- OpenAI CEO Sam Altman took no equity in the company when it became for-profit, Semafor reported.
- Altman was already wealthy from his investments in successful startups before he cofounded OpenAI.
- He reportedly said OpenAI was not meant to make money, and not having equity would keep him aligned to its mission.
OpenAI CEO Sam Altman decided not to take any equity in the company when it became for-profit, Semafor reported.
Altman was reportedly already wealthy from his investments in successful startups, having previously served as president of startup incubator YCombinator prior to helming OpenAI, the company behind the buzzy artificial intelligence chatbot ChatGPT.
He also reportedly told people close to the matter that OpenAI was not meant to make money despite its need to become a for-profit business to continue its research, claiming that not having any equity in the company would keep him aligned with the company’s mission, per Semafor.
OpenAI did not immediately respond to Insider’s request for comment nor to confirm Altman’s lack of equity in the company.
Altman and Elon Musk founded OpenAI in 2015 as a non-profit AI research company with a mission to make sure artificial intelligence would “benefit humanity as a whole.” At the time, Musk warned that AI was the “biggest existential threat” to humanity, and the company stated on its website that “it’s equally hard to imagine how much it could damage society if built or used incorrectly.”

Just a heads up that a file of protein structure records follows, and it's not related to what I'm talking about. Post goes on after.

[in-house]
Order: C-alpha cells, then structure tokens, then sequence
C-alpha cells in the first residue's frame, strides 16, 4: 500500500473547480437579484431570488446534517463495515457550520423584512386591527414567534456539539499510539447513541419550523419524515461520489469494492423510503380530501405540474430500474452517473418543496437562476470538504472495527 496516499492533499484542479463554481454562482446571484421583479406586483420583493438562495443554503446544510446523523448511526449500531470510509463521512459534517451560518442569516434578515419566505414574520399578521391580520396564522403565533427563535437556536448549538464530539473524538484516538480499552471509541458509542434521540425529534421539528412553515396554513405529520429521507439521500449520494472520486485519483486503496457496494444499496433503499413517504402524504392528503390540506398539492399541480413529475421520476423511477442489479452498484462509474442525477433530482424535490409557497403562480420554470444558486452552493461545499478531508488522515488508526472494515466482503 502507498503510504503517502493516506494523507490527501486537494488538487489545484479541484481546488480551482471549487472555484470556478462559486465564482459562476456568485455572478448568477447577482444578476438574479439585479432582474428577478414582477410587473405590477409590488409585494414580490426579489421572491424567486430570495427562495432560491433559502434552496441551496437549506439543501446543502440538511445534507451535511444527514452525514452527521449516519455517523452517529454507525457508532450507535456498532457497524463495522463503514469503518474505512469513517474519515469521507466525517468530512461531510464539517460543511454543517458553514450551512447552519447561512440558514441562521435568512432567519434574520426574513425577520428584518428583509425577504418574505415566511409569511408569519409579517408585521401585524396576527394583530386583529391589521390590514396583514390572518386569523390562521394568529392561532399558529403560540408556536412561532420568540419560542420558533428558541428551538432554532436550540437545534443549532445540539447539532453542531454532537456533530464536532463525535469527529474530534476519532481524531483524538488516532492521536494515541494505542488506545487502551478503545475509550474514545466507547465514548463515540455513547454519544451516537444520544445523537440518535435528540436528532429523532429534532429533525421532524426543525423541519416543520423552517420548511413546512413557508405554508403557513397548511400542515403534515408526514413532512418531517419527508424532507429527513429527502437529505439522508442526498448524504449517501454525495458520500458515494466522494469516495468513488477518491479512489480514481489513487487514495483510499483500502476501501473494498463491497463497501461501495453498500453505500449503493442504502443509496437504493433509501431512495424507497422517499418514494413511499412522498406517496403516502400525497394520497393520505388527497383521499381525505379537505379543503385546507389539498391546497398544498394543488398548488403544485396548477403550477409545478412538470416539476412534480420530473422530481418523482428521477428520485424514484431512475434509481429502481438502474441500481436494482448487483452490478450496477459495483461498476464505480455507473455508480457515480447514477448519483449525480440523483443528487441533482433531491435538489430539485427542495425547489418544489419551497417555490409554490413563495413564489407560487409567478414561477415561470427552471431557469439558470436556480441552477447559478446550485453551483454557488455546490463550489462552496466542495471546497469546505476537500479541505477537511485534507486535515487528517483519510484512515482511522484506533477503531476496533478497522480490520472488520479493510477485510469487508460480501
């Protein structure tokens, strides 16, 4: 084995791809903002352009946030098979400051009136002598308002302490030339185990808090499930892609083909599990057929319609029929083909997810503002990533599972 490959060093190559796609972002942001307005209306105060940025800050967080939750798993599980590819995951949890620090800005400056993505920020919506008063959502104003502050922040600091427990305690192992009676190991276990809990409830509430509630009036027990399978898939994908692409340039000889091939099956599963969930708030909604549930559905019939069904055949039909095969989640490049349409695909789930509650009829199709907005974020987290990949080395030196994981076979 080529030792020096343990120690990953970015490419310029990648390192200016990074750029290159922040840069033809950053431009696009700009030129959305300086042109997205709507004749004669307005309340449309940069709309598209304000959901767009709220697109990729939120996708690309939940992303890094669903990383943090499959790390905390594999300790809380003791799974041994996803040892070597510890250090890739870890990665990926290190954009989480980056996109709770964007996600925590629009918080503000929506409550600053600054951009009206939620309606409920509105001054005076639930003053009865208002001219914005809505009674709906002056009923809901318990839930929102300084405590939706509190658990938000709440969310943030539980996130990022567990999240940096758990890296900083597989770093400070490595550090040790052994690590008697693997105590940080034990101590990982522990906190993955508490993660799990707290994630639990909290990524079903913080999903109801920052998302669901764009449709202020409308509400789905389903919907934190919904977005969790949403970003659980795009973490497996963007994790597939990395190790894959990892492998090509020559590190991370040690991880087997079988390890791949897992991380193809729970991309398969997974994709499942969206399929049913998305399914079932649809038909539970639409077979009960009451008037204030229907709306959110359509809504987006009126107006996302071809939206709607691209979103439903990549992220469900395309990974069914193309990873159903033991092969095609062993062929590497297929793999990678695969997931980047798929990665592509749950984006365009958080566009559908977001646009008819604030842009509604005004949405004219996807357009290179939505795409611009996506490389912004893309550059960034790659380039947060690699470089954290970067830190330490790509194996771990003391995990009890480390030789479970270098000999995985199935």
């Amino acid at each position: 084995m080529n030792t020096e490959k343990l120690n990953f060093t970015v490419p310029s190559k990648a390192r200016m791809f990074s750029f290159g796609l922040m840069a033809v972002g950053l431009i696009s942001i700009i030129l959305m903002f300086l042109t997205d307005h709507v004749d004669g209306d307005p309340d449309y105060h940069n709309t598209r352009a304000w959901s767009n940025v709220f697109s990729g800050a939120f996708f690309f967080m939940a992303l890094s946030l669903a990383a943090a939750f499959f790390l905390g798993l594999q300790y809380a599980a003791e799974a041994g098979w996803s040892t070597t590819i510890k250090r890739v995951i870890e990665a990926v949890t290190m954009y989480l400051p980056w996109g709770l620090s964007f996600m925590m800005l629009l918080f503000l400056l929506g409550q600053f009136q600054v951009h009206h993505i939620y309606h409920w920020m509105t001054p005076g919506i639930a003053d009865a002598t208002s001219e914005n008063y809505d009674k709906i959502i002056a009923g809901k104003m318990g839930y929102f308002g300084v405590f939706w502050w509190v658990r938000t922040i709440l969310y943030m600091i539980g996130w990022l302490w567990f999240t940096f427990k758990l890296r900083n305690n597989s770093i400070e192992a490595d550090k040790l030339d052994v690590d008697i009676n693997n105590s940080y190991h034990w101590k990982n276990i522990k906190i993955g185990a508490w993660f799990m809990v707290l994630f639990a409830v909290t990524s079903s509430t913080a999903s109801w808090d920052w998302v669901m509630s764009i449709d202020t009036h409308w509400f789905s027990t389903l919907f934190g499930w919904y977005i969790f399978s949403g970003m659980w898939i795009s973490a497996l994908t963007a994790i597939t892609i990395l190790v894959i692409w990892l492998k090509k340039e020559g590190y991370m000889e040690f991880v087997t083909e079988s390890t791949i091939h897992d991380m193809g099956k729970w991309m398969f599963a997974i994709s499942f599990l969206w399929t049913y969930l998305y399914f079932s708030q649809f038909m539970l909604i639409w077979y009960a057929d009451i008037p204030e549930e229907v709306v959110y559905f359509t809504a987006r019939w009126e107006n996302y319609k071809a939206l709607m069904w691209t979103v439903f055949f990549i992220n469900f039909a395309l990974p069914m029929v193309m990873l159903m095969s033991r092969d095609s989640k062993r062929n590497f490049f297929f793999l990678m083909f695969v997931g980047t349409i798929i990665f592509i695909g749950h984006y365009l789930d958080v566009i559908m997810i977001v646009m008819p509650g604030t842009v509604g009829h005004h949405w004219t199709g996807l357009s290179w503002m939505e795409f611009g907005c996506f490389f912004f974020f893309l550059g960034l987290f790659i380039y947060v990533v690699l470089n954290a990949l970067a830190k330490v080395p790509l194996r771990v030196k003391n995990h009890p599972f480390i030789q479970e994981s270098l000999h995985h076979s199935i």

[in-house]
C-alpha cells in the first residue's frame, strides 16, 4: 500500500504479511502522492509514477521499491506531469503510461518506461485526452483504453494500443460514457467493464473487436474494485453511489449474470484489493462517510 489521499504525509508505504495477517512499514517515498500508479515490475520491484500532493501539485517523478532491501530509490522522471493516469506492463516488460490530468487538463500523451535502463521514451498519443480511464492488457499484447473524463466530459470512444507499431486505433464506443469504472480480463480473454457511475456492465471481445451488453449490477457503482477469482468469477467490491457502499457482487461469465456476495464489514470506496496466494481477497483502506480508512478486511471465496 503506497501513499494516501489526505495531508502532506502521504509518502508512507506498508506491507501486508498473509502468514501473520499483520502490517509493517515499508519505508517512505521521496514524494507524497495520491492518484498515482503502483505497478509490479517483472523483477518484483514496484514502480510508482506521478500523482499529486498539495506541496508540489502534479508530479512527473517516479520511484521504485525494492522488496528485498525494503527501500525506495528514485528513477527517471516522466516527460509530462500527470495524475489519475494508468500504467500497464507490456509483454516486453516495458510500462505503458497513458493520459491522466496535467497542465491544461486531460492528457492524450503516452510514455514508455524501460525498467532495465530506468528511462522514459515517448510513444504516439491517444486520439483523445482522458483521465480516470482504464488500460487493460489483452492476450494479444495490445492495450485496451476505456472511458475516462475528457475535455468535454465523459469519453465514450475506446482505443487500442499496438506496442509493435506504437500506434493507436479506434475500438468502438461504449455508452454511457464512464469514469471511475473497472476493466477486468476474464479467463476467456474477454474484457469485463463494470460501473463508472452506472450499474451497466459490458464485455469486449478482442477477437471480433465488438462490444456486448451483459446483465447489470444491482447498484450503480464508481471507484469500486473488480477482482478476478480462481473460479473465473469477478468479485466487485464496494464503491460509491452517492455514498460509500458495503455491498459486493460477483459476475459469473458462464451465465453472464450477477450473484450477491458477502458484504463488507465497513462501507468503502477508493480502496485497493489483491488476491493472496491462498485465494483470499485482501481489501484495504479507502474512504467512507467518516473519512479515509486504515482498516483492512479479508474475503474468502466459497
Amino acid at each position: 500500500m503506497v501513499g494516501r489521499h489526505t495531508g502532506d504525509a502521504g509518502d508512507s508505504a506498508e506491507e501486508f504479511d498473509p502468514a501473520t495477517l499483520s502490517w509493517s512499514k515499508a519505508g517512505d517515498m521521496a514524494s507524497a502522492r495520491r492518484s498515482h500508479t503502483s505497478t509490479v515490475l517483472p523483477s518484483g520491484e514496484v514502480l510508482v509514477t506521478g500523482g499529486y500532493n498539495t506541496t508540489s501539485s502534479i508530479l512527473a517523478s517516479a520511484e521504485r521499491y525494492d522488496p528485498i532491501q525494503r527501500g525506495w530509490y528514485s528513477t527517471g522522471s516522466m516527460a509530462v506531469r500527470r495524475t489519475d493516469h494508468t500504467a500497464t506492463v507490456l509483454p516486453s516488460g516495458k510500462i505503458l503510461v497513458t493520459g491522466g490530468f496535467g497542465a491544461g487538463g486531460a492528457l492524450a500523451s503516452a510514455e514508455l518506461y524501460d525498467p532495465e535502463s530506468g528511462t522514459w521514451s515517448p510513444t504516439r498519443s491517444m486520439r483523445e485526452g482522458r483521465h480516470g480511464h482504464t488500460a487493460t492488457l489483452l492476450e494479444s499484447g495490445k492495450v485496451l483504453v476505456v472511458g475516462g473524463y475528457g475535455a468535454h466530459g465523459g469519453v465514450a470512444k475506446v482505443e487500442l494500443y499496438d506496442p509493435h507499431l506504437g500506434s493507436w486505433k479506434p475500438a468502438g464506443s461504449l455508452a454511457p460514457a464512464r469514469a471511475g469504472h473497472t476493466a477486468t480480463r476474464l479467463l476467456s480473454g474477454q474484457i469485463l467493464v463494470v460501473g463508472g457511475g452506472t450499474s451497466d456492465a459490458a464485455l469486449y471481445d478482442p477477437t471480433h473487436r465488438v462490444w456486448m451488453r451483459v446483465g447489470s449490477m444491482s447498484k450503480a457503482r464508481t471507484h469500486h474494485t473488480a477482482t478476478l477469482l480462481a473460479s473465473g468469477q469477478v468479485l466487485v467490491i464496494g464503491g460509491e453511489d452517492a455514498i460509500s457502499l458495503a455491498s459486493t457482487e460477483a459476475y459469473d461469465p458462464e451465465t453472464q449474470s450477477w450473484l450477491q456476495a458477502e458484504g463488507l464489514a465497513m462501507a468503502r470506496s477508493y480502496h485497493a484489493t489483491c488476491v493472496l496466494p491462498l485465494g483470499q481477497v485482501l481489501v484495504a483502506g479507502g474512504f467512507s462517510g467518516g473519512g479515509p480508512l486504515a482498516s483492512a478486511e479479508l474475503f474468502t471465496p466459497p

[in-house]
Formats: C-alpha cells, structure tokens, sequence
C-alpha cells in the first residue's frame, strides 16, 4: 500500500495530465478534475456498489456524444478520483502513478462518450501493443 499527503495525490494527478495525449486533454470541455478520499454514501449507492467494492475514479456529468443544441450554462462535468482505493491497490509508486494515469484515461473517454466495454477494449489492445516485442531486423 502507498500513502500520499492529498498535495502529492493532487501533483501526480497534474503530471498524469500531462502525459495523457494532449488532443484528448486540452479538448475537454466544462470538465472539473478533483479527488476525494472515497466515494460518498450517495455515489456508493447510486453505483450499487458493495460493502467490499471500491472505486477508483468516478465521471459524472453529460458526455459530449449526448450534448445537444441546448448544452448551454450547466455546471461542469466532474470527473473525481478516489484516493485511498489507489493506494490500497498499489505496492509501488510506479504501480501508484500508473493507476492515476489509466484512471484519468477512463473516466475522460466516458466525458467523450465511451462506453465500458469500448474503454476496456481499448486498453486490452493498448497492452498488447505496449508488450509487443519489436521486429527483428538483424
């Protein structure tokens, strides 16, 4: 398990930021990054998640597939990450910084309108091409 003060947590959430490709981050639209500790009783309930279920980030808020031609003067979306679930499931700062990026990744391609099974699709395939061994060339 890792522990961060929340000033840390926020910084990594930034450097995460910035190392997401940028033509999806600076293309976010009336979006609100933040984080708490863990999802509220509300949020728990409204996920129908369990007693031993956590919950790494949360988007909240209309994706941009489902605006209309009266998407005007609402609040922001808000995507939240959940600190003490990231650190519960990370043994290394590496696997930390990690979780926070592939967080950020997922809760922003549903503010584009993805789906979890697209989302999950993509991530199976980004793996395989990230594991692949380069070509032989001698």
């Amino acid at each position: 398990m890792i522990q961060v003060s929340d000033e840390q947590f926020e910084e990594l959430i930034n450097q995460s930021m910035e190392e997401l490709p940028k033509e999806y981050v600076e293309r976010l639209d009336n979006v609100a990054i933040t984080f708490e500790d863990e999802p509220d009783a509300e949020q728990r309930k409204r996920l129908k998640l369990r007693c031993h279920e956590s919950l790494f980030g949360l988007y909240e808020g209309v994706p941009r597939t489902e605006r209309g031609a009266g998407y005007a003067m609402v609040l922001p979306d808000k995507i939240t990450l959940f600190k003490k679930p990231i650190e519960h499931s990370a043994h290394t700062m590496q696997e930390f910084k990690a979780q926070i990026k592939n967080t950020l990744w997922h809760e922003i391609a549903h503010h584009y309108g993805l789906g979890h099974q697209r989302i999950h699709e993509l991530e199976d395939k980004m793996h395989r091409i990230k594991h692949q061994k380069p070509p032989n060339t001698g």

Musk resigned from OpenAI’s board of directors in 2018, writing in a blog post he wanted to “eliminate a potential future conflict” as Tesla began focusing more on developing fully autonomous cars.
According to Semafor, Altman’s decision to forgo equity in the startup worried some potential investors. However, OpenAI received a $1 billion investment from Microsoft less than six months after it became a “capped-profit” company, meaning it was both for-profit and non-profit.
The investment allowed OpenAI to develop the AI models that now not only have the tech world in a tizzy, but the general public, too.
When its generative AI chatbot, ChatGPT, launched in November, it hit one million users in five days, and started an AI space race with tech behemoths like Google, who reportedly issued a code red over the technology and recently launched its own bot to underwhelming reviews.